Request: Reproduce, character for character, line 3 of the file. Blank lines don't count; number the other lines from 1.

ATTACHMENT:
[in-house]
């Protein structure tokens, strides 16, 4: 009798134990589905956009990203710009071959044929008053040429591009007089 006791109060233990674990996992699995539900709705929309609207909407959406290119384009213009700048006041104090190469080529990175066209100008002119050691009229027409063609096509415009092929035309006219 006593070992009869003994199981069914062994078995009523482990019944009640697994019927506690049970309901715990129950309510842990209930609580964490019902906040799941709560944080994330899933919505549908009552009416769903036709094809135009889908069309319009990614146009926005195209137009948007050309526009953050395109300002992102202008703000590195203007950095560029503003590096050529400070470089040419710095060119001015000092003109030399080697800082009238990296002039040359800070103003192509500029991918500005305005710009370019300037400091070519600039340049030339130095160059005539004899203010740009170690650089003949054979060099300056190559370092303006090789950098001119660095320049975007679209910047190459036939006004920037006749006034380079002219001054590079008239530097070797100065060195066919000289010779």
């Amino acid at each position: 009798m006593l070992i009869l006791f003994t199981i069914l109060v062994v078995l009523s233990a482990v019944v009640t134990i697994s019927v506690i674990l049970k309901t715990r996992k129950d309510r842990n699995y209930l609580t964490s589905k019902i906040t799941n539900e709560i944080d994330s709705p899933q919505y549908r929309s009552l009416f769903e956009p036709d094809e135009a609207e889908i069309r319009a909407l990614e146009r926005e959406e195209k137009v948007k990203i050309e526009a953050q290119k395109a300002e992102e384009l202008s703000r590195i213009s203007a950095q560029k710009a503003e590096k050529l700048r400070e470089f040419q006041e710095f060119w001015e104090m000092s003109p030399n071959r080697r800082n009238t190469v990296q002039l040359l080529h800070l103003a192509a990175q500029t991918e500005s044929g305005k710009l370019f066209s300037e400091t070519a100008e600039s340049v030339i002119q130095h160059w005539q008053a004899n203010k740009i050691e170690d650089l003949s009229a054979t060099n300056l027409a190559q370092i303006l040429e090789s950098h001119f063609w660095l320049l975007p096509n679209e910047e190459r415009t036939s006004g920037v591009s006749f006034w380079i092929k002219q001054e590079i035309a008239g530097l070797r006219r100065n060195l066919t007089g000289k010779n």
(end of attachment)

């Amino acid at each position: 009798m006593l070992i009869l006791f003994t199981i069914l109060v062994v078995l009523s233990a482990v019944v009640t134990i697994s019927v506690i674990l049970k309901t715990r996992k129950d309510r842990n699995y209930l609580t964490s589905k019902i906040t799941n539900e709560i944080d994330s709705p899933q919505y549908r929309s009552l009416f769903e956009p036709d094809e135009a609207e889908i069309r319009a909407l990614e146009r926005e959406e195209k137009v948007k990203i050309e526009a953050q290119k395109a300002e992102e384009l202008s703000r590195i213009s203007a950095q560029k710009a503003e590096k050529l700048r400070e470089f040419q006041e710095f060119w001015e104090m000092s003109p030399n071959r080697r800082n009238t190469v990296q002039l040359l080529h800070l103003a192509a990175q500029t991918e500005s044929g305005k710009l370019f066209s300037e400091t070519a100008e600039s340049v030339i002119q130095h160059w005539q008053a004899n203010k740009i050691e170690d650089l003949s009229a054979t060099n300056l027409a190559q370092i303006l040429e090789s950098h001119f063609w660095l320049l975007p096509n679209e910047e190459r415009t036939s006004g920037v591009s006749f006034w380079i092929k002219q001054e590079i035309a008239g530097l070797r006219r100065n060195l066919t007089g000289k010779n």